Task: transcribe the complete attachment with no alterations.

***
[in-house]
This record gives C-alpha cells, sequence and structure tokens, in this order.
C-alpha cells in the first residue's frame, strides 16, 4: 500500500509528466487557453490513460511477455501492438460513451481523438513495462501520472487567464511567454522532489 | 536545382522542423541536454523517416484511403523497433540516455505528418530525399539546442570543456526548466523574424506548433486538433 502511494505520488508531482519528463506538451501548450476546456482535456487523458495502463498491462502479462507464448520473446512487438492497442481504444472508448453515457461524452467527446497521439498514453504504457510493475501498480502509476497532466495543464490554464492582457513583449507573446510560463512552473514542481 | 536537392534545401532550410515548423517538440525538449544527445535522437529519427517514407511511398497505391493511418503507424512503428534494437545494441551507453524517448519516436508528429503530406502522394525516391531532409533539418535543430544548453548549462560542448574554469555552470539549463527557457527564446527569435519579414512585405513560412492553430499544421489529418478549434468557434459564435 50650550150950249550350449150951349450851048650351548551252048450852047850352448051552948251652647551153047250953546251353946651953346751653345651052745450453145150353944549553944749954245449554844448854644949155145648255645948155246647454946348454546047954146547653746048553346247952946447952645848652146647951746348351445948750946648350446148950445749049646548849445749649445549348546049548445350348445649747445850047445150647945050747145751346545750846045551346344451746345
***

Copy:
[in-house]
This record gives C-alpha cells, sequence and structure tokens, in this order.
C-alpha cells in the first residue's frame, strides 16, 4: 500500500509528466487557453490513460511477455501492438460513451481523438513495462501520472487567464511567454522532489 | 536545382522542423541536454523517416484511403523497433540516455505528418530525399539546442570543456526548466523574424506548433486538433 502511494505520488508531482519528463506538451501548450476546456482535456487523458495502463498491462502479462507464448520473446512487438492497442481504444472508448453515457461524452467527446497521439498514453504504457510493475501498480502509476497532466495543464490554464492582457513583449507573446510560463512552473514542481 | 536537392534545401532550410515548423517538440525538449544527445535522437529519427517514407511511398497505391493511418503507424512503428534494437545494441551507453524517448519516436508528429503530406502522394525516391531532409533539418535543430544548453548549462560542448574554469555552470539549463527557457527564446527569435519579414512585405513560412492553430499544421489529418478549434468557434459564435 50650550150950249550350449150951349450851048650351548551252048450852047850352448051552948251652647551153047250953546251353946651953346751653345651052745450453145150353944549553944749954245449554844448854644949155145648255645948155246647454946348454546047954146547653746048553346247952946447952645848652146647951746348351445948750946648350446148950445749049646548849445749649445549348546049548445350348445649747445850047445150647945050747145751346545750846045551346344451746345